Observations of an Expat: Belarus and State Sponsored Human Trafficking

Up to 20,000 Middle Eastern refugees are stuck in a narrow strip of no-man’s land as winter descends upon them. To the west—the dreamed of destination—is a razor wire fence and armed Polish guards. To the east are tens of thousands of armed Belarussian troops to prevent them from going back into Belarus proper.

These refugees have paid thousands of dollars to the agents of Belarussian dictator Alexander Lukashenko who are scouring the Middle East in search of displaced persons in search of a better life in Europe.

They collect their money. Tell them they are going to the promised land of Germany. The refugees are then put on flights to Minsk from Damascus, Dubai or Istanbul. In the Belarussian capital they are met by armed guards who herd them into lorries that transport them to the border with Poland, Latvia or Lithuania. They are unloaded and told to march west. That is when the dream becomes a nightmare.

The Belarussians are not providing food, water or shelter. The insufficient aid that is reaching the refugees is coming from mainly Polish aid agencies. The UN has called on Lukashenko to allow the Red Cross and other NGOs immediate access.  Temperatures are dropping. So far, at least eight refugees have died of hypothermia. Expect many more.

Although many Poles are working hard to supply food, medical supplies and tents the issue of immigrants is the hottest of the country’s hot political potatoes. Poland is a charter member of the illiberal Visegrad Four. Their two main tenets are Euro scepticism and anti-immigration. Latvia and Lithuania are pro-EU, but not keen on immigrants.

The refugees are pawns in the battle between Lukashenko and an EU attempting to unseat the dictator with sanctions and sanctuary for his opponents. The EU has threatened to increase sanctions on Monday. Lukashenko has said he would respond to any sanctions by cutting Russian gas supplies that pass through the Yamal pipeline that goes across Belarus and, with links to various offshoots, stretches all the way to the UK and nine EU countries.

Also on Monday, the leaders of Latvia, Lithuania and Estonia are meeting to discuss the crisis. Joining the meeting by video link will be Polish President Andrzej Dudas. The UN Security Council has condemned President Lukashenko for the “orchestration of the utilisation of human beings” for political purposes.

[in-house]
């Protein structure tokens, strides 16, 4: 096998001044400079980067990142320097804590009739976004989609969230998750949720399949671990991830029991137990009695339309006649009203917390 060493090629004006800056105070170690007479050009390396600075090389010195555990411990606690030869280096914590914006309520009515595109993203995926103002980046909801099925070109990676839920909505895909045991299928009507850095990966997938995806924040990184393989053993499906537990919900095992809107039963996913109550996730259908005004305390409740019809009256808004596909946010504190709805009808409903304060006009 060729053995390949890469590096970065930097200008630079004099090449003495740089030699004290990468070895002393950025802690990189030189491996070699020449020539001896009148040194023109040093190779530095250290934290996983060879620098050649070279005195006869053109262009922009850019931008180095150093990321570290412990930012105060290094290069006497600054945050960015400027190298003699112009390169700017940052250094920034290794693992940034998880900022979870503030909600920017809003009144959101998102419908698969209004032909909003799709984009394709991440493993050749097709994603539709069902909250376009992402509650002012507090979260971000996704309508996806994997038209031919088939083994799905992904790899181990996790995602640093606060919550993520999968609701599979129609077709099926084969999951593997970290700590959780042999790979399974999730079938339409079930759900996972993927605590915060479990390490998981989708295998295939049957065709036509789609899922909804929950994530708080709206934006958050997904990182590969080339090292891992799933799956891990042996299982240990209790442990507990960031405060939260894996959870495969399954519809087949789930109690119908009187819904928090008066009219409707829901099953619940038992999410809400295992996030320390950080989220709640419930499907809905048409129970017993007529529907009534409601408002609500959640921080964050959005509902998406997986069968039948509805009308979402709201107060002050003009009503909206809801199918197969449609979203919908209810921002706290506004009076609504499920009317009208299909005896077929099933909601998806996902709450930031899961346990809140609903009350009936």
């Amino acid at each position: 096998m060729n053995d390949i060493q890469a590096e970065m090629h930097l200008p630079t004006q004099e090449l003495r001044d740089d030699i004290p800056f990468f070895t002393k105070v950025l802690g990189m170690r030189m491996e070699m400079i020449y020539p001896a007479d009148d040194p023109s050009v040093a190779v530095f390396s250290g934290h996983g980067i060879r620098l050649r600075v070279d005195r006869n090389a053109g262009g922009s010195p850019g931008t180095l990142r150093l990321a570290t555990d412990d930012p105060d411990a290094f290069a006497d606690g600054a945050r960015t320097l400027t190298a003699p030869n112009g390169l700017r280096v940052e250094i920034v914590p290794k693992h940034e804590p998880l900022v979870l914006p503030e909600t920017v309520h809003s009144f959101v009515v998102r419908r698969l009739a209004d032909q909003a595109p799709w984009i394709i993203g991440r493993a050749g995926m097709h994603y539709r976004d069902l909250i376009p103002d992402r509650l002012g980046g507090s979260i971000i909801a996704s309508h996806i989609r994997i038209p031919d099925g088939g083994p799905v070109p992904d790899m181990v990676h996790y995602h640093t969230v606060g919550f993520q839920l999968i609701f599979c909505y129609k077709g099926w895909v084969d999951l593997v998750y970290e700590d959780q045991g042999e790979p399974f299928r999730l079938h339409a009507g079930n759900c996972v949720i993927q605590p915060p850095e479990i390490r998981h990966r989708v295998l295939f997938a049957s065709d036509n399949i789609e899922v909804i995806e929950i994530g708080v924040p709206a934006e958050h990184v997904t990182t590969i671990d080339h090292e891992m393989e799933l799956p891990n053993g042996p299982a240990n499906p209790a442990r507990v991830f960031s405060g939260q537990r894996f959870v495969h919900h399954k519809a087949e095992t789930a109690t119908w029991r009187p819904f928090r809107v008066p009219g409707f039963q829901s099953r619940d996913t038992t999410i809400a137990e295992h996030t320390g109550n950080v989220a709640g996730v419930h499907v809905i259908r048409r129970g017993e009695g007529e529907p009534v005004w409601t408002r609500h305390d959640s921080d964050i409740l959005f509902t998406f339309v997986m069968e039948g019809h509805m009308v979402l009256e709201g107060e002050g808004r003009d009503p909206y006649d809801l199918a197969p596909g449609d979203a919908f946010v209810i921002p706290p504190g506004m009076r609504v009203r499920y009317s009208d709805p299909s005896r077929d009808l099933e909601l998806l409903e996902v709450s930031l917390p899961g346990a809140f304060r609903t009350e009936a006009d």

The refugee crisis has raised questions in other areas: Poland’s problems with the EU, The position of Vladimir Putin’s Russia, Ukraine, the fragile balance of power in central Europe, the Russian enclave of Kaliningrad and the position of NATO and the US.

German Interior Minister Horst Seehofer has strongly backed Poland’s decision to construct a fence and called on the EU to support the Poles. But at the same time, the Polish government is in bad odour with fellow Europeans over its refusal to accept the primacy of European law over Polish law and is facing the possibility that $200 million in European funds earmarked for 2021-27 may be held back.

Putin is unlikely to rein in the Belarussian dictator. Lukashenko is clearly trying to economically and politically destabilise the EU. A shaky Europe is to Moscow’s political advantage. If, on the other hand, Lukashenko is unable to make an impact then he will likely be forced into a closer relationship—maybe even political union—with Russia, a main foreign policy goal of the Russian president.

Then there is Ukraine. While the world public has been focused on Belarus, Putin has sent 100,000 troops to the Russian/Eastern Ukraine border. Washington fears that Putin may use the distraction of the refugee crisis for a final push to annex Eastern Ukraine. The Baltic states of Estonia and Lithuania are also worried about Russian troops on their border and Poland and Latvia are concerned about forces in the Russian Baltic enclave of Kaliningrad.